So far, WHO has not recommended that countries with production capacity start making their own generic supplies of antivirals.

WHO has a stockpile of about 5 million Tamiflu treatment courses donated by Roche, and earlier this week, the agency began sending 2.4 million treatments to 72 poor countries. But such numbers pale in comparison to hundreds of millions of people in the developing world who would be vulnerable in a flu pandemic.

The agency says it is exploring generic production, but no decisions have been made. WHO says it is unsure how much massive generic production could increase the global supply and would not estimate a cost.

Renganathan said WHO wants to ensure any generic medicines meet drug safety standards. He said they are investigating the possibility of generic production with companies wherever they are located.

Still, critics say WHO has been slowfooted on generics.

''I don't know why WHO hasn't pursued generics,'' said Tido von Schoen-Angerer, director of Medecins Sans Frontieres' Access to Essential Medicines Campaign.

''A big role for WHO is to increase the world's generics supply of antivirals and make sure all countries have access,'' von Schoen-Angerer said. ''It's not clear why WHO hasn't prioritized this.''

With a large supply of generics, developing countries that could afford them, like Thailand and Brazil, could reinforce their own supplies. For poorer nations, agencies like UNICEF might buy the antivirals and distribute them to countries in need.

High rates of HIV, malaria, tuberculosis, malnutrition and other health problems greatly deepen the vulnerability of the world's poorest countries to a flu pandemic.

So far, critics say there's no indication from WHO that generic options will be prioritized for poor countries that can't afford Roche's Tamiflu.

''Countries are going to scramble to get as many medicines as they can in this situation,'' said Martin Khor, executive director of the South Centre, a think tank focused on developing countries.

''WHO should be helping countries to get stockpiles of antivirals as cheaply as possible.''

Copyright 2009 The Associated Press Privacy Policy

Vaccine shortfall leaves poorer countries at risk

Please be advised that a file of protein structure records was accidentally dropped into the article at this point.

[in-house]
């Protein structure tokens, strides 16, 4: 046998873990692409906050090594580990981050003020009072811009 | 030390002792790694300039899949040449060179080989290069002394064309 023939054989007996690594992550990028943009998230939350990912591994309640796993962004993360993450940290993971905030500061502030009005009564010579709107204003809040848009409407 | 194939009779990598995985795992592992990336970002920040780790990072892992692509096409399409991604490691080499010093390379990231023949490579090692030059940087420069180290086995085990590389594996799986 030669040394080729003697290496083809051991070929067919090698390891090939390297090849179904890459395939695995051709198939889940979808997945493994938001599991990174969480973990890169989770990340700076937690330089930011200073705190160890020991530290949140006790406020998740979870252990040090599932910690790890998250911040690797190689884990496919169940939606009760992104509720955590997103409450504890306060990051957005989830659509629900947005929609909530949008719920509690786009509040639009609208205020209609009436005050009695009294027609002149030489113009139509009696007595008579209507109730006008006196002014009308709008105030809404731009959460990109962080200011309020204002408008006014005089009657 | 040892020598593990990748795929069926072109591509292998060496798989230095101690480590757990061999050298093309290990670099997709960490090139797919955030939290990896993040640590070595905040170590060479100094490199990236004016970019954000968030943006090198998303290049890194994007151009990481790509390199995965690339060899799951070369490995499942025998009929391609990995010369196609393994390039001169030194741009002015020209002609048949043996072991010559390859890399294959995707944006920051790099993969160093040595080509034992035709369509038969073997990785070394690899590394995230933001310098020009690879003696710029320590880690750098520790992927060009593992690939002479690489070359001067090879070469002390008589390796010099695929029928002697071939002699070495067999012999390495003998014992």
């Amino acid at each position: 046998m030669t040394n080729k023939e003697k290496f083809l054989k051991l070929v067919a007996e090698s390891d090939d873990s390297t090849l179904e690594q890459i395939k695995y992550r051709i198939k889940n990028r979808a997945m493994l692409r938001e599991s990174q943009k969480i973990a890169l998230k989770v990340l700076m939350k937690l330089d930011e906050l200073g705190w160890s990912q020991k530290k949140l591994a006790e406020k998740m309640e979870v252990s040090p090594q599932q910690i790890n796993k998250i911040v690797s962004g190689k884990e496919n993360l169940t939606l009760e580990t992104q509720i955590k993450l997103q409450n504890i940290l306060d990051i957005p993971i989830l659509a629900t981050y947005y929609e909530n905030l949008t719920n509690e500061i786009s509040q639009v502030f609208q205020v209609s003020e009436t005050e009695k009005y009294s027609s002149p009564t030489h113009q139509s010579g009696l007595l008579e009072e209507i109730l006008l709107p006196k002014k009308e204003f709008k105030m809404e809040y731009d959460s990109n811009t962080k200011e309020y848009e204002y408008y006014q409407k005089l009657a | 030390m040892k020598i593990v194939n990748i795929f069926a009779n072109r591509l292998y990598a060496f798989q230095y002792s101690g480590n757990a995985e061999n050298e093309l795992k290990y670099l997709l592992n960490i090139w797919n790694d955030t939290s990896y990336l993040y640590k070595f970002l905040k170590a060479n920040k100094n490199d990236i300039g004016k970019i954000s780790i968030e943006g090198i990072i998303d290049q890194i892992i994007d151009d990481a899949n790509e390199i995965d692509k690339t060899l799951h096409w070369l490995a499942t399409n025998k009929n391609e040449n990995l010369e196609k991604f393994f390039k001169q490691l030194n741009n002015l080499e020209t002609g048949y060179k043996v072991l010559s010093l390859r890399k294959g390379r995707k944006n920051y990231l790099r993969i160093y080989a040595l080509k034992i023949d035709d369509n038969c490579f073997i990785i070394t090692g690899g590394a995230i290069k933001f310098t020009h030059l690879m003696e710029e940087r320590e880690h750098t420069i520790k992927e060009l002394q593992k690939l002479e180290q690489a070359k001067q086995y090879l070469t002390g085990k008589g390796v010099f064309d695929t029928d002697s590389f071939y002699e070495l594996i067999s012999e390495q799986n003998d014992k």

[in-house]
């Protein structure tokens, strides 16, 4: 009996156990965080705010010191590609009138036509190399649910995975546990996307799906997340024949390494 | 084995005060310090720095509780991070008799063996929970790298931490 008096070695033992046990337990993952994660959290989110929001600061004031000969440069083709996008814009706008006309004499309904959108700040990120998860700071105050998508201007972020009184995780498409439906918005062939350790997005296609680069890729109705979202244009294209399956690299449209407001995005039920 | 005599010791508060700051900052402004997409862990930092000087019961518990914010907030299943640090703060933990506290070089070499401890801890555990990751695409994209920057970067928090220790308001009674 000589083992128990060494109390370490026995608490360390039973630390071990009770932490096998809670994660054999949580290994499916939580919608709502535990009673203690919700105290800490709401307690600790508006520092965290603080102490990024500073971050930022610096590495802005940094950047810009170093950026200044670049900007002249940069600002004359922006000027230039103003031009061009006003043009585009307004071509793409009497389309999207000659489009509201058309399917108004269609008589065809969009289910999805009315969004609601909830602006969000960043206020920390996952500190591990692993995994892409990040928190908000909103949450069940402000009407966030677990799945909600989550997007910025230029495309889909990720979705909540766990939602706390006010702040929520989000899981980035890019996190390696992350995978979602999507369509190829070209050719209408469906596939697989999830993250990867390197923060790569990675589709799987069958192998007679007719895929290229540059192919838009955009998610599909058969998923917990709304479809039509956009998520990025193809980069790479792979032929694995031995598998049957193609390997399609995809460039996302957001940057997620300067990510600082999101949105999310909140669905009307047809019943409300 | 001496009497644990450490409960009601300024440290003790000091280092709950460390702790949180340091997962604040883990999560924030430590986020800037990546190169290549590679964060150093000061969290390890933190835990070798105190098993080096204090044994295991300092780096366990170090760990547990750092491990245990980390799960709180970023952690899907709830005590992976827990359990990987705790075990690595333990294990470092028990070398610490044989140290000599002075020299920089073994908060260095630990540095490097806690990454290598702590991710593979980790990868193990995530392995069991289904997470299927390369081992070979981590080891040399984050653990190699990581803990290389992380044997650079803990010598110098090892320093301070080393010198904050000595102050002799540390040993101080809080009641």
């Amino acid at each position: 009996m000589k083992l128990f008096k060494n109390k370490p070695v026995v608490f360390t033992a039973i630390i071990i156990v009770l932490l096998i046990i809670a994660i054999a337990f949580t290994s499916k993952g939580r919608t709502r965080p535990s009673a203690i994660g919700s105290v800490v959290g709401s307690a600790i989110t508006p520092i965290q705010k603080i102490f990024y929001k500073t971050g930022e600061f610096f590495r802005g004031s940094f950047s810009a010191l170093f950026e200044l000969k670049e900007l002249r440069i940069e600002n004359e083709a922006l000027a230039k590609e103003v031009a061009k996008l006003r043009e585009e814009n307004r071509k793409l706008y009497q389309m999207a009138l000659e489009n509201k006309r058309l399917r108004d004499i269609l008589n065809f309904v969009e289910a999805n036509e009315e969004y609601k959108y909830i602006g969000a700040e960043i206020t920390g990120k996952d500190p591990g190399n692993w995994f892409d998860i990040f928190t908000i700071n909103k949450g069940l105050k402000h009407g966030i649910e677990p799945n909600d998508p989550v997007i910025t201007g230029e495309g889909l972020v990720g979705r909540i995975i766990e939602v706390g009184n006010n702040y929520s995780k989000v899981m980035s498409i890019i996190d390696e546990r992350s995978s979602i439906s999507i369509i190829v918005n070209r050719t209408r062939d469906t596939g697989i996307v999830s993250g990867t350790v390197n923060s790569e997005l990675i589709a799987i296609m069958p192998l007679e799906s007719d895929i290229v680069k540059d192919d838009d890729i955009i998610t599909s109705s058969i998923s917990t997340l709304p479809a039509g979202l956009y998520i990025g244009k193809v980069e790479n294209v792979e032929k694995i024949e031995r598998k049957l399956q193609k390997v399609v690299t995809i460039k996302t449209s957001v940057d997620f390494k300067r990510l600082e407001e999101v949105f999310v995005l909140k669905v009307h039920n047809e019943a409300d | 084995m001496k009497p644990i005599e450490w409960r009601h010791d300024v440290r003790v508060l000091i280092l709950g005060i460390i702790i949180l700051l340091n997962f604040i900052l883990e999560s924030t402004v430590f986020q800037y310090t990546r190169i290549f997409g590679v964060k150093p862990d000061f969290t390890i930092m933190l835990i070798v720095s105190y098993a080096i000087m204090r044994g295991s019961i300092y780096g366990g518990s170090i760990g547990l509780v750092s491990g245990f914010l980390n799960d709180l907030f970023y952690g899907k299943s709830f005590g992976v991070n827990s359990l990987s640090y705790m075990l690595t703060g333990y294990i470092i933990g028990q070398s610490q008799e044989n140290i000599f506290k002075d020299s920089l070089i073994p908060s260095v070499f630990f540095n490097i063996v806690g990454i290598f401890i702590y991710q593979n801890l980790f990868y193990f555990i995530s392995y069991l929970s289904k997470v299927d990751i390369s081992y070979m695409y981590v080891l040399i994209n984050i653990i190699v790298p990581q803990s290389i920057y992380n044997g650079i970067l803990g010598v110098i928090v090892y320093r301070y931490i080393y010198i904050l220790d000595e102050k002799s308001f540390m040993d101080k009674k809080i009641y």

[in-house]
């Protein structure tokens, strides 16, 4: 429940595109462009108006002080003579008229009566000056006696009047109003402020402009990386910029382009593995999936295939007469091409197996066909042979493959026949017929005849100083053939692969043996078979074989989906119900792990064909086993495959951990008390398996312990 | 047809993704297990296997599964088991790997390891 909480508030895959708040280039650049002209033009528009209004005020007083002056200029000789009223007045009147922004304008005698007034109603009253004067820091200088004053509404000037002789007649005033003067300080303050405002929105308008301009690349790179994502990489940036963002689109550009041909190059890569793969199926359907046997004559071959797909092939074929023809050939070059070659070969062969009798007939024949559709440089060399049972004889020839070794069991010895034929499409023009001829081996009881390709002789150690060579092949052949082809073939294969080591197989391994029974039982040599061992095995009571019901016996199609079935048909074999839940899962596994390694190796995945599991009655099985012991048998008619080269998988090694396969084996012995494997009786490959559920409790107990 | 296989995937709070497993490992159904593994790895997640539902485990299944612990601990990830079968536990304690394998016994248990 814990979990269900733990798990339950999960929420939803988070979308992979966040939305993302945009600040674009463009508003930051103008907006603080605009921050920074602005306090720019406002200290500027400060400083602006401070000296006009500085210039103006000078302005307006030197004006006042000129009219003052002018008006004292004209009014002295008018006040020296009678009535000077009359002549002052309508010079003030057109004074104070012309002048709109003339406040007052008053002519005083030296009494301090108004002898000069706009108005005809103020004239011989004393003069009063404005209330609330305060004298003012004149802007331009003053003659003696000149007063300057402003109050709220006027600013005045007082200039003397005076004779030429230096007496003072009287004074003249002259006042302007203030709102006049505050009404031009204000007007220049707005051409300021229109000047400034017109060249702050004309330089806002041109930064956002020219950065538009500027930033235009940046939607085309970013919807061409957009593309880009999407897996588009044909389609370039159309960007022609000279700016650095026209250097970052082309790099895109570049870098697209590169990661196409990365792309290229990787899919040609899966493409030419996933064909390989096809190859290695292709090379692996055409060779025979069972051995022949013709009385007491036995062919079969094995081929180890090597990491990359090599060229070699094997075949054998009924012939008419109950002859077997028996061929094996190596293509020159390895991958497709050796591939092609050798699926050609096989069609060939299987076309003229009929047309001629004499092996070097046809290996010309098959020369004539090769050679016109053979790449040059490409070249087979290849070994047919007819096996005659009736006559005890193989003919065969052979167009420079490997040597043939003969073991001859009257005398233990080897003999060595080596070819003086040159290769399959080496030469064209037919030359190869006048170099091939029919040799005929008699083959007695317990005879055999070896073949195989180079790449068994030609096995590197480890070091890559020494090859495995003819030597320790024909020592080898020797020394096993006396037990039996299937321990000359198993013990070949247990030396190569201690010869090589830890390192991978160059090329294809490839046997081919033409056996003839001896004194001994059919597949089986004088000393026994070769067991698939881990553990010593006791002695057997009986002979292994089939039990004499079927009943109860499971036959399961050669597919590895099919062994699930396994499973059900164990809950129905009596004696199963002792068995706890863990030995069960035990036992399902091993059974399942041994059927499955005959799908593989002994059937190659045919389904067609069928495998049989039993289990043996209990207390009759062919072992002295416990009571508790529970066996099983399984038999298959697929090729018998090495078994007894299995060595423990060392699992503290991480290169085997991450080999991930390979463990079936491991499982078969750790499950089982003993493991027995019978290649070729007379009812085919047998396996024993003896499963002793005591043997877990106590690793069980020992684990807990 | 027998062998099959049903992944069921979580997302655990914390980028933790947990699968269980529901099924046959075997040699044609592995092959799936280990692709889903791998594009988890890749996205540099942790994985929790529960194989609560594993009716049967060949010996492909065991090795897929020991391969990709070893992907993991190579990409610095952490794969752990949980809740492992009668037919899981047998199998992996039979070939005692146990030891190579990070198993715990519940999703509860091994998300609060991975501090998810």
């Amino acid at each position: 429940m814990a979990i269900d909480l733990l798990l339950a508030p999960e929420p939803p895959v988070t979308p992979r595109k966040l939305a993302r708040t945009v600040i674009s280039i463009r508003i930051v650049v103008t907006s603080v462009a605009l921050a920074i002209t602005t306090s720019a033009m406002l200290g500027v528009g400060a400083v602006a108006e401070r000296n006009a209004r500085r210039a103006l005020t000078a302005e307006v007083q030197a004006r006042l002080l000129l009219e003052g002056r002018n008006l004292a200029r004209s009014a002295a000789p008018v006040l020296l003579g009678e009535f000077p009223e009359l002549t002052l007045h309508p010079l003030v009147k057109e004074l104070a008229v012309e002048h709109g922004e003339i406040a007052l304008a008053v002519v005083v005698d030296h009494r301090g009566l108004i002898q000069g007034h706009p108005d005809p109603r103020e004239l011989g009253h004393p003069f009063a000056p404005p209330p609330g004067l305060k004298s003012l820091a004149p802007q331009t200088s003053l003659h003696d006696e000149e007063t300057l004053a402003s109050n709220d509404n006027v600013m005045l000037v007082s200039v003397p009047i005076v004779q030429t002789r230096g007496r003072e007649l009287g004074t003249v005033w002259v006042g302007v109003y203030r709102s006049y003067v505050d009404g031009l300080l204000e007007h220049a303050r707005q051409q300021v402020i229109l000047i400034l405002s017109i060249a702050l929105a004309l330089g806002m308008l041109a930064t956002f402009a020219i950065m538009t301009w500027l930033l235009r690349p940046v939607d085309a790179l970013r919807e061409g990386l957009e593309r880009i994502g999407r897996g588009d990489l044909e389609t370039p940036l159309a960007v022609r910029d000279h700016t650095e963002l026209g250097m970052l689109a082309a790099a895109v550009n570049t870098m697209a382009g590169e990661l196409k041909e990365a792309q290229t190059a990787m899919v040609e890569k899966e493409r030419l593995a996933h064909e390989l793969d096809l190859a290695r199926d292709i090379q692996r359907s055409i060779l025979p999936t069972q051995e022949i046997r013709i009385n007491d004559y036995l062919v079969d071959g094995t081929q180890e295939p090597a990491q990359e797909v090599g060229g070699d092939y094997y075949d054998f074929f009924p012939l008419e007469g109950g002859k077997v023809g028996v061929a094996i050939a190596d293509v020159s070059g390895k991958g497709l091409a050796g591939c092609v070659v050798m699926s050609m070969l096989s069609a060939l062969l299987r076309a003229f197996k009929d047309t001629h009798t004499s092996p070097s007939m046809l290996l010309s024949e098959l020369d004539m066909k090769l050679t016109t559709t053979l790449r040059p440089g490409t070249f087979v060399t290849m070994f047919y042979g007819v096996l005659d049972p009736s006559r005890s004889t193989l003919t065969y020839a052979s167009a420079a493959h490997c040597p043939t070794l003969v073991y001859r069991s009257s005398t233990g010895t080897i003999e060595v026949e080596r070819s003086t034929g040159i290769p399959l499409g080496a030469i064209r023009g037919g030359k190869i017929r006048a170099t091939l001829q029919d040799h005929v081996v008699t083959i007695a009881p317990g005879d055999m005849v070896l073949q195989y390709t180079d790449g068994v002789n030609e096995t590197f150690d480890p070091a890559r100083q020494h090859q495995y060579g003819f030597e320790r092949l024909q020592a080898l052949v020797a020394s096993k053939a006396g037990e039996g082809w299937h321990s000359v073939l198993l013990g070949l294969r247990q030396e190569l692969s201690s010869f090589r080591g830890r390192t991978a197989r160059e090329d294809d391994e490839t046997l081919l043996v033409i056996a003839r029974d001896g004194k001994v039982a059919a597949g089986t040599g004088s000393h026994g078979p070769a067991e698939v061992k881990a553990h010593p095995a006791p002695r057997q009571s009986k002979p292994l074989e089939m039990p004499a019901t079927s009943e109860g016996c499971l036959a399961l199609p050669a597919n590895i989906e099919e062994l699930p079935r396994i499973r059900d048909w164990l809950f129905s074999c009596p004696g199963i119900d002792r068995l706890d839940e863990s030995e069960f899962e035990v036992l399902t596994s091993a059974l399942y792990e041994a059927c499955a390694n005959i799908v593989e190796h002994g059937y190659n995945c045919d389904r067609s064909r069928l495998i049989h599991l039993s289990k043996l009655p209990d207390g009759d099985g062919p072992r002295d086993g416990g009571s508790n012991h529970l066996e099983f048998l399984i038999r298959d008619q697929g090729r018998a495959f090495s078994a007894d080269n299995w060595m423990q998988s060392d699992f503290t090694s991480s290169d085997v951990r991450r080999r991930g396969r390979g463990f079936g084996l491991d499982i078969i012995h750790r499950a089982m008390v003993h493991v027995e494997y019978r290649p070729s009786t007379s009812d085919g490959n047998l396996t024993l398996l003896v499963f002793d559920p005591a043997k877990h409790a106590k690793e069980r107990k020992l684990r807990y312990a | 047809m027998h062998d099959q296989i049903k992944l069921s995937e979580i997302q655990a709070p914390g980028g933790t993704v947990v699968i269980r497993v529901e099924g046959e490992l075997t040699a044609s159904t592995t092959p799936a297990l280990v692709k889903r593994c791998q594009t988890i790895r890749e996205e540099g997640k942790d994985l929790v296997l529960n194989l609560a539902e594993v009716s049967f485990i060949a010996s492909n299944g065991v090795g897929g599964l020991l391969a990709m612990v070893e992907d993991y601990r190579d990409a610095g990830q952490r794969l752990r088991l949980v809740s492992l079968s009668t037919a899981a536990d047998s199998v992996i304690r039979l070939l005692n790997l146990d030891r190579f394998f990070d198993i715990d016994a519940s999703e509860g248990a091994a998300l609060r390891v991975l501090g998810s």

By Andrew Jack in London

Financial Times Published: April 29 2009 22:04 | Last updated: April 29 2009 22:40

Manufacturers warned on Wednesday that limited stocks of a future swine flu vaccine could be distributed on a “first come, first served” basis, leaving hundreds of millions of people in poorer countries without protection.

Andrin Oswald from Novartis, one of the world’s top flu vaccine producers, told the Financial Times his company had already allocated more than a fifth of its total capacity for making a future pandemic vaccine to governments, including the US and the UK.

His comments came as representatives of the vaccine industry met European health officials to prepare for an EU meeting on Thursday in Brussels to discuss their response to a pandemic, including how to allocate and pay for supplies.

With several months required to produce new vaccines, and total global manufacturing capacity far below the world’s population, scarce supplies could be the source for political tensions between richer, well-prepared countries and the rest.

Planners have also raised concerns that a handful of European countries that dominate vaccine production – including France and Germany – could close their borders to restrict the export of vaccines until their own populations are covered.

“We are expecting the Commission to develop a strategy for allocation between countries,” said Luc Hessel from Sanofi-Pasteur, the vaccines arm of Sanofi-Aventis of France and a board member of the European Vaccine Manufacturers’ Association.